The Multiplier Effect: Pricing, Commodities, & the Supply Chain

This is the sort of thing that seems like common sense to us:

“GLOBAL[sic], WHY ARE THE YARN PRICES RISING? IT IS BECOMING EXTREMELY DIFFICULT TO MATCH TARGET PRICES. GOING FORWARD, I THINK SOME OF THIS INCREASE WILL HAVE TO BE PASSED TO THE CONSUMER.”

After a couple of years of difficult weather resulting in massive decreases in the cotton crop harvest; a decrease in the number of hectares of cropped cotton; an increase in the cost of a barrel of oil (one of, if not the, major multipliers in the garment production supply chain); civil unrest causing disruption in the labor pool…why yes, prices are in fact going to rise.

This is just common sense.  Manufacturers commonly handle increases in supply chain costs by cutting corners in production rather than passing those costs directly to the consumer. However, at a certain point, manufacturers can no longer cut corners without the product they are making (whatever it may be, glass bottles, t-shirts, ink pens, etc.) becoming so shoddy that either it can’t be shipped without too much loss in shipping or the customer will no longer accept it and will stop buying it in the stores.

We’ve seen this in both local and big box stores, where the quality of the textiles they are using for garments has decreased.

Let’s take the apocryphal t-shirt, worn the world over, loved and hated by many, owned by most, a basic commodity garment if ever there was one.   We have t-shirts we purchased five years ago from a big box retailer for the exact same cost as t-shirts from the same retailer in store this year, but the ones manufactured five years ago are much higher quality.  The yarn is heavier, and hence the t-shirt itself is heavier, better quality, and will last longer.   This year’s version uses a yarn with a much thinner denier, lower percentage of cotton, and physically weighs less than the older t-shirt. The newer model is also cut ‘skinnier’ or more form-fitting, which may  have been a design option, but we’re willing to bet it may also have been a price point decision that was passed along to Design.  A lot of textile was cut out in moving from a  standard boxy t-shirt to the more form-fitting one.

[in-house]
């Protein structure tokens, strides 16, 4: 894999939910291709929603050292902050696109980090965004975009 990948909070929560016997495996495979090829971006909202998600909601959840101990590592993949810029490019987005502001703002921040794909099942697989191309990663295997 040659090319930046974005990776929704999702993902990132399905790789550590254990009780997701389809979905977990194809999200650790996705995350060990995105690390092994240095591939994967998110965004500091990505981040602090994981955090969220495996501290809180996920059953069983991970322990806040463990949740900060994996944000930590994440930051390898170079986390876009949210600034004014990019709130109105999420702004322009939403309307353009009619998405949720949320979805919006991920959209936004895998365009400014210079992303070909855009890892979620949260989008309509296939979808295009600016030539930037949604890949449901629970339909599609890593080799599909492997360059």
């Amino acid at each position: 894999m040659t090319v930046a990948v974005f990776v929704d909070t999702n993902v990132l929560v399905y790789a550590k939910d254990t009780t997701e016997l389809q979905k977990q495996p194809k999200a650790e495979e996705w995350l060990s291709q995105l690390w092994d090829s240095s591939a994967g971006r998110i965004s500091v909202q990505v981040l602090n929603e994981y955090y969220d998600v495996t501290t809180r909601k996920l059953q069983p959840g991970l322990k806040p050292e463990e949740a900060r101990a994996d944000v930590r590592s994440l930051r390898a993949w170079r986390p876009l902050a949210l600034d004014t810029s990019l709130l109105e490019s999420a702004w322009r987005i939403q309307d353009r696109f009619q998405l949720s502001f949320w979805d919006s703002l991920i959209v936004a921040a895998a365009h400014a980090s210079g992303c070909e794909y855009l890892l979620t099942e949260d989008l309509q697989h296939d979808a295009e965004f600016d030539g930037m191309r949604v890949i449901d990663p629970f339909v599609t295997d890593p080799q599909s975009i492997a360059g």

What will be cut out of next year’s t-shirt to the hit the price point, or will this retailer increase its prices?  The retailer in question is known for price pointing, so we wonder if it will squeeze its manufacturers, or if there will be a price increase.

It is a very interesting question, will manufacturers ‘have’ to pass along some of the increased costs of manufacturing?  Some retailers have already started: the cost of basic cotton shirts have increased US$1-2 per shirt so it is a matter of time before others follow.  We hope that as this happens, two things occur: that retailers and manufacturers don’t attempt to skimp on the supply chain to produce inferior goods and that consumers will demand a better quality product that will last.

In the developed world, we are too accustomed to cheap goods. Perhaps it is time we changed our focus to higher quality goods that will last, and for which we pay a higher up-front cost.

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